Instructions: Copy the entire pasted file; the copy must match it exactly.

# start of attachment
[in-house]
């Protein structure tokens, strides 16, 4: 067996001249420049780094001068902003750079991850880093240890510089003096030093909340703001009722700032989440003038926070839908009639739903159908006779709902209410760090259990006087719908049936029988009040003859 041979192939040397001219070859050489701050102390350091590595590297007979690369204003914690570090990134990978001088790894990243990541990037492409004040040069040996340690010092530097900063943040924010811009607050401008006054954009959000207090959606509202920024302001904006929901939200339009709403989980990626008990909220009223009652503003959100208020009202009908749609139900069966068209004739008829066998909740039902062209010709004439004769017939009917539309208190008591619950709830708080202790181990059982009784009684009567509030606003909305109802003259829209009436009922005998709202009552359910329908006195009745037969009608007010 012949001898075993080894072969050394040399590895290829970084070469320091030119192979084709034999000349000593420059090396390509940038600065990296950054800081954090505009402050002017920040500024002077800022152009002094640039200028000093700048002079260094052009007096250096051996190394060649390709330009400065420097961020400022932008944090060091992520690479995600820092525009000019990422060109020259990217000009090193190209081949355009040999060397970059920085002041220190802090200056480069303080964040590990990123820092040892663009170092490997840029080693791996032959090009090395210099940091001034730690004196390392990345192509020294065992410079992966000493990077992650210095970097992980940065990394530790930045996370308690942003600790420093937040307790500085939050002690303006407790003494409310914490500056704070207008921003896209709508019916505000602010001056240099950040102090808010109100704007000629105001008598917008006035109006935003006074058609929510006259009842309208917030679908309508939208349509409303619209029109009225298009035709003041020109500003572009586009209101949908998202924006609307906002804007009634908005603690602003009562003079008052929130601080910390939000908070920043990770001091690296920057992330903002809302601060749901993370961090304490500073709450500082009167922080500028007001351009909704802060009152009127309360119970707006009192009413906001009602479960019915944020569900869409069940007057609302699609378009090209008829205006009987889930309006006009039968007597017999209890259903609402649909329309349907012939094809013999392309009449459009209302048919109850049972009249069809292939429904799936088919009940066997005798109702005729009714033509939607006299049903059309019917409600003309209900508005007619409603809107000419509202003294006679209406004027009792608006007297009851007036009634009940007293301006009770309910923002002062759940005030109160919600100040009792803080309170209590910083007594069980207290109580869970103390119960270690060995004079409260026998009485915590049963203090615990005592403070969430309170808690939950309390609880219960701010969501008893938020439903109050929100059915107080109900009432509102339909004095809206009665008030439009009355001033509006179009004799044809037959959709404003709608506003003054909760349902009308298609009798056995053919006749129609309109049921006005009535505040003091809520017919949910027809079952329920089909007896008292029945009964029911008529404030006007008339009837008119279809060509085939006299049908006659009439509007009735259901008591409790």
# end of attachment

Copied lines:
[in-house]
């Protein structure tokens, strides 16, 4: 067996001249420049780094001068902003750079991850880093240890510089003096030093909340703001009722700032989440003038926070839908009639739903159908006779709902209410760090259990006087719908049936029988009040003859 041979192939040397001219070859050489701050102390350091590595590297007979690369204003914690570090990134990978001088790894990243990541990037492409004040040069040996340690010092530097900063943040924010811009607050401008006054954009959000207090959606509202920024302001904006929901939200339009709403989980990626008990909220009223009652503003959100208020009202009908749609139900069966068209004739008829066998909740039902062209010709004439004769017939009917539309208190008591619950709830708080202790181990059982009784009684009567509030606003909305109802003259829209009436009922005998709202009552359910329908006195009745037969009608007010 012949001898075993080894072969050394040399590895290829970084070469320091030119192979084709034999000349000593420059090396390509940038600065990296950054800081954090505009402050002017920040500024002077800022152009002094640039200028000093700048002079260094052009007096250096051996190394060649390709330009400065420097961020400022932008944090060091992520690479995600820092525009000019990422060109020259990217000009090193190209081949355009040999060397970059920085002041220190802090200056480069303080964040590990990123820092040892663009170092490997840029080693791996032959090009090395210099940091001034730690004196390392990345192509020294065992410079992966000493990077992650210095970097992980940065990394530790930045996370308690942003600790420093937040307790500085939050002690303006407790003494409310914490500056704070207008921003896209709508019916505000602010001056240099950040102090808010109100704007000629105001008598917008006035109006935003006074058609929510006259009842309208917030679908309508939208349509409303619209029109009225298009035709003041020109500003572009586009209101949908998202924006609307906002804007009634908005603690602003009562003079008052929130601080910390939000908070920043990770001091690296920057992330903002809302601060749901993370961090304490500073709450500082009167922080500028007001351009909704802060009152009127309360119970707006009192009413906001009602479960019915944020569900869409069940007057609302699609378009090209008829205006009987889930309006006009039968007597017999209890259903609402649909329309349907012939094809013999392309009449459009209302048919109850049972009249069809292939429904799936088919009940066997005798109702005729009714033509939607006299049903059309019917409600003309209900508005007619409603809107000419509202003294006679209406004027009792608006007297009851007036009634009940007293301006009770309910923002002062759940005030109160919600100040009792803080309170209590910083007594069980207290109580869970103390119960270690060995004079409260026998009485915590049963203090615990005592403070969430309170808690939950309390609880219960701010969501008893938020439903109050929100059915107080109900009432509102339909004095809206009665008030439009009355001033509006179009004799044809037959959709404003709608506003003054909760349902009308298609009798056995053919006749129609309109049921006005009535505040003091809520017919949910027809079952329920089909007896008292029945009964029911008529404030006007008339009837008119279809060509085939006299049908006659009439509007009735259901008591409790």